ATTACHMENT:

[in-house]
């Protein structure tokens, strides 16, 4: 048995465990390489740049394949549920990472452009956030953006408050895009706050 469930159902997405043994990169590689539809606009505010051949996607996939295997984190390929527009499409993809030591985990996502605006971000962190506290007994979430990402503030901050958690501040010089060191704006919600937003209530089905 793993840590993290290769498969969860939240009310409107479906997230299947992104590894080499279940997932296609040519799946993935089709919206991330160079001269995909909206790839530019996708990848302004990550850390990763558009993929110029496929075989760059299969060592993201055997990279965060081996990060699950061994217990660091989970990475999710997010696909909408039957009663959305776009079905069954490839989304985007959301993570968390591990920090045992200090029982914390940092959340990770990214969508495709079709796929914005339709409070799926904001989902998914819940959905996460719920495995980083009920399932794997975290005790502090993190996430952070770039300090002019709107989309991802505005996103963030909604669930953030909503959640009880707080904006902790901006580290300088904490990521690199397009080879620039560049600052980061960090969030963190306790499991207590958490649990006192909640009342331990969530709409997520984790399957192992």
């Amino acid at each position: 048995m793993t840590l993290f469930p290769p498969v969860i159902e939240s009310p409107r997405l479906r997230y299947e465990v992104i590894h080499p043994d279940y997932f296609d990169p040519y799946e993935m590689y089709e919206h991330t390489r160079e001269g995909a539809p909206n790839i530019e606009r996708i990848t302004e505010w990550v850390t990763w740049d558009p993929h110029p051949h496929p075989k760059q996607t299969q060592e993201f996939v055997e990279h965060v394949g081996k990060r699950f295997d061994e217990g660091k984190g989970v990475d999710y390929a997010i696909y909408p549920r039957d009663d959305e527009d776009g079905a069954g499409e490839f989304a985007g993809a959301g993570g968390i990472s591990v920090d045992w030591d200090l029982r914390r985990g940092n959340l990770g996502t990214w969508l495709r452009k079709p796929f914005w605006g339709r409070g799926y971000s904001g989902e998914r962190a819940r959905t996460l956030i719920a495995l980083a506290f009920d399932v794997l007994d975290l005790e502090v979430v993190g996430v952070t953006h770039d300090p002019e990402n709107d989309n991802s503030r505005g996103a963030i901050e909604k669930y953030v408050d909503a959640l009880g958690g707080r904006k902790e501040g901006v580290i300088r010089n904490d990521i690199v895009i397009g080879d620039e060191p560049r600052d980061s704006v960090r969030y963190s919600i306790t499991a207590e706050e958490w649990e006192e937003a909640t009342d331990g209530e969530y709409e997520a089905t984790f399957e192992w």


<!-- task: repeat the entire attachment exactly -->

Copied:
[in-house]
């Protein structure tokens, strides 16, 4: 048995465990390489740049394949549920990472452009956030953006408050895009706050 469930159902997405043994990169590689539809606009505010051949996607996939295997984190390929527009499409993809030591985990996502605006971000962190506290007994979430990402503030901050958690501040010089060191704006919600937003209530089905 793993840590993290290769498969969860939240009310409107479906997230299947992104590894080499279940997932296609040519799946993935089709919206991330160079001269995909909206790839530019996708990848302004990550850390990763558009993929110029496929075989760059299969060592993201055997990279965060081996990060699950061994217990660091989970990475999710997010696909909408039957009663959305776009079905069954490839989304985007959301993570968390591990920090045992200090029982914390940092959340990770990214969508495709079709796929914005339709409070799926904001989902998914819940959905996460719920495995980083009920399932794997975290005790502090993190996430952070770039300090002019709107989309991802505005996103963030909604669930953030909503959640009880707080904006902790901006580290300088904490990521690199397009080879620039560049600052980061960090969030963190306790499991207590958490649990006192909640009342331990969530709409997520984790399957192992």
């Amino acid at each position: 048995m793993t840590l993290f469930p290769p498969v969860i159902e939240s009310p409107r997405l479906r997230y299947e465990v992104i590894h080499p043994d279940y997932f296609d990169p040519y799946e993935m590689y089709e919206h991330t390489r160079e001269g995909a539809p909206n790839i530019e606009r996708i990848t302004e505010w990550v850390t990763w740049d558009p993929h110029p051949h496929p075989k760059q996607t299969q060592e993201f996939v055997e990279h965060v394949g081996k990060r699950f295997d061994e217990g660091k984190g989970v990475d999710y390929a997010i696909y909408p549920r039957d009663d959305e527009d776009g079905a069954g499409e490839f989304a985007g993809a959301g993570g968390i990472s591990v920090d045992w030591d200090l029982r914390r985990g940092n959340l990770g996502t990214w969508l495709r452009k079709p796929f914005w605006g339709r409070g799926y971000s904001g989902e998914r962190a819940r959905t996460l956030i719920a495995l980083a506290f009920d399932v794997l007994d975290l005790e502090v979430v993190g996430v952070t953006h770039d300090p002019e990402n709107d989309n991802s503030r505005g996103a963030i901050e909604k669930y953030v408050d909503a959640l009880g958690g707080r904006k902790e501040g901006v580290i300088r010089n904490d990521i690199v895009i397009g080879d620039e060191p560049r600052d980061s704006v960090r969030y963190s919600i306790t499991a207590e706050e958490w649990e006192e937003a909640t009342d331990g209530e969530y709409e997520a089905t984790f399957e192992w």